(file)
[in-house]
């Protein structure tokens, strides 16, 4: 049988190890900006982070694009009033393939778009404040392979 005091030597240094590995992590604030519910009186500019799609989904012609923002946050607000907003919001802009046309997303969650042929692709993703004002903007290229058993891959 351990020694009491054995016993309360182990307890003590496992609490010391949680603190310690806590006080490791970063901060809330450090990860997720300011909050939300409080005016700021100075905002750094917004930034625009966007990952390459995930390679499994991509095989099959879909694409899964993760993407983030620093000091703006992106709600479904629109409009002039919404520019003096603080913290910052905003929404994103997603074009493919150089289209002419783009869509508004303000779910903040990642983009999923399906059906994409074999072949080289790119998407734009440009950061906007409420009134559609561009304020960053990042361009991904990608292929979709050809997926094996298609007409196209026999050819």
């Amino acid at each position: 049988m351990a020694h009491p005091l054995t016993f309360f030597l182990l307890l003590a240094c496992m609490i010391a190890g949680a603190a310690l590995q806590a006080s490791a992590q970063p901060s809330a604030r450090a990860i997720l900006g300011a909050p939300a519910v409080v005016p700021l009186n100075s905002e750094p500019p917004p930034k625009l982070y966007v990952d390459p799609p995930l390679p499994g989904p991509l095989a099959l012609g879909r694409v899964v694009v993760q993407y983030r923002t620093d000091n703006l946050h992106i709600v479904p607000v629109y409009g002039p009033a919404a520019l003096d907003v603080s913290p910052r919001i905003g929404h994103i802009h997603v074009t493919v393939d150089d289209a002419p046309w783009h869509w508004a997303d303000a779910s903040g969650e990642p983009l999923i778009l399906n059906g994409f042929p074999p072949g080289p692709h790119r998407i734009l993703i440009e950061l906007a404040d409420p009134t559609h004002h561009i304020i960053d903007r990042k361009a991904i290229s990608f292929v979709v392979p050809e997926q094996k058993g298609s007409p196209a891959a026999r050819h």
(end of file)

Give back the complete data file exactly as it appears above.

[in-house]
């Protein structure tokens, strides 16, 4: 049988190890900006982070694009009033393939778009404040392979 005091030597240094590995992590604030519910009186500019799609989904012609923002946050607000907003919001802009046309997303969650042929692709993703004002903007290229058993891959 351990020694009491054995016993309360182990307890003590496992609490010391949680603190310690806590006080490791970063901060809330450090990860997720300011909050939300409080005016700021100075905002750094917004930034625009966007990952390459995930390679499994991509095989099959879909694409899964993760993407983030620093000091703006992106709600479904629109409009002039919404520019003096603080913290910052905003929404994103997603074009493919150089289209002419783009869509508004303000779910903040990642983009999923399906059906994409074999072949080289790119998407734009440009950061906007409420009134559609561009304020960053990042361009991904990608292929979709050809997926094996298609007409196209026999050819």
């Amino acid at each position: 049988m351990a020694h009491p005091l054995t016993f309360f030597l182990l307890l003590a240094c496992m609490i010391a190890g949680a603190a310690l590995q806590a006080s490791a992590q970063p901060s809330a604030r450090a990860i997720l900006g300011a909050p939300a519910v409080v005016p700021l009186n100075s905002e750094p500019p917004p930034k625009l982070y966007v990952d390459p799609p995930l390679p499994g989904p991509l095989a099959l012609g879909r694409v899964v694009v993760q993407y983030r923002t620093d000091n703006l946050h992106i709600v479904p607000v629109y409009g002039p009033a919404a520019l003096d907003v603080s913290p910052r919001i905003g929404h994103i802009h997603v074009t493919v393939d150089d289209a002419p046309w783009h869509w508004a997303d303000a779910s903040g969650e990642p983009l999923i778009l399906n059906g994409f042929p074999p072949g080289p692709h790119r998407i734009l993703i440009e950061l906007a404040d409420p009134t559609h004002h561009i304020i960053d903007r990042k361009a991904i290229s990608f292929v979709v392979p050809e997926q094996k058993g298609s007409p196209a891959a026999r050819h």